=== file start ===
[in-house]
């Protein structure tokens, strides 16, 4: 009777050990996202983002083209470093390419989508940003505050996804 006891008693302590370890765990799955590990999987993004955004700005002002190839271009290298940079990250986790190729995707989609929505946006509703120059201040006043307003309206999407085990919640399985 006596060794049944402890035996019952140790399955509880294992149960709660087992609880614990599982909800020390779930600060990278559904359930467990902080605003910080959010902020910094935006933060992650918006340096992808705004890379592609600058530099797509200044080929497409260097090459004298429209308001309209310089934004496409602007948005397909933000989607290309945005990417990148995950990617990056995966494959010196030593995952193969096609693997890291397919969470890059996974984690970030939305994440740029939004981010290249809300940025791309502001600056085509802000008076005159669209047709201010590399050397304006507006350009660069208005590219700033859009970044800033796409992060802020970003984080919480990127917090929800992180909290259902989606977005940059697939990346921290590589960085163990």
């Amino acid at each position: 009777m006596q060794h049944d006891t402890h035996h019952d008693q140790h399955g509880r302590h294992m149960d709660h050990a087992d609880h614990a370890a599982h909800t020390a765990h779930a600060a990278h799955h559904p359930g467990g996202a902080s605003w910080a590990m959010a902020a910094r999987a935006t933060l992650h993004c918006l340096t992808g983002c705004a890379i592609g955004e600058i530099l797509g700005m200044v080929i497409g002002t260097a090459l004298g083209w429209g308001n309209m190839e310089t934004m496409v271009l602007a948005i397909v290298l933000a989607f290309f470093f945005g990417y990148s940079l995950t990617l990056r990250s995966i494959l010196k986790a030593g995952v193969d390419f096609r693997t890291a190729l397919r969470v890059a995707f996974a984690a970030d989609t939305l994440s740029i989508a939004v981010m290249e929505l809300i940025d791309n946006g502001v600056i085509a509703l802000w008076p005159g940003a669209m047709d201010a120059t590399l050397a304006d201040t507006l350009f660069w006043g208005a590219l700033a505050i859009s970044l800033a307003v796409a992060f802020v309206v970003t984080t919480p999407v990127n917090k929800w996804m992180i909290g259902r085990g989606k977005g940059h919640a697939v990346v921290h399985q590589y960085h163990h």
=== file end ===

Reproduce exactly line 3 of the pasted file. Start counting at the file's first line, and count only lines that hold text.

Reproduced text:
């Amino acid at each position: 009777m006596q060794h049944d006891t402890h035996h019952d008693q140790h399955g509880r302590h294992m149960d709660h050990a087992d609880h614990a370890a599982h909800t020390a765990h779930a600060a990278h799955h559904p359930g467990g996202a902080s605003w910080a590990m959010a902020a910094r999987a935006t933060l992650h993004c918006l340096t992808g983002c705004a890379i592609g955004e600058i530099l797509g700005m200044v080929i497409g002002t260097a090459l004298g083209w429209g308001n309209m190839e310089t934004m496409v271009l602007a948005i397909v290298l933000a989607f290309f470093f945005g990417y990148s940079l995950t990617l990056r990250s995966i494959l010196k986790a030593g995952v193969d390419f096609r693997t890291a190729l397919r969470v890059a995707f996974a984690a970030d989609t939305l994440s740029i989508a939004v981010m290249e929505l809300i940025d791309n946006g502001v600056i085509a509703l802000w008076p005159g940003a669209m047709d201010a120059t590399l050397a304006d201040t507006l350009f660069w006043g208005a590219l700033a505050i859009s970044l800033a307003v796409a992060f802020v309206v970003t984080t919480p999407v990127n917090k929800w996804m992180i909290g259902r085990g989606k977005g940059h919640a697939v990346v921290h399985q590589y960085h163990h």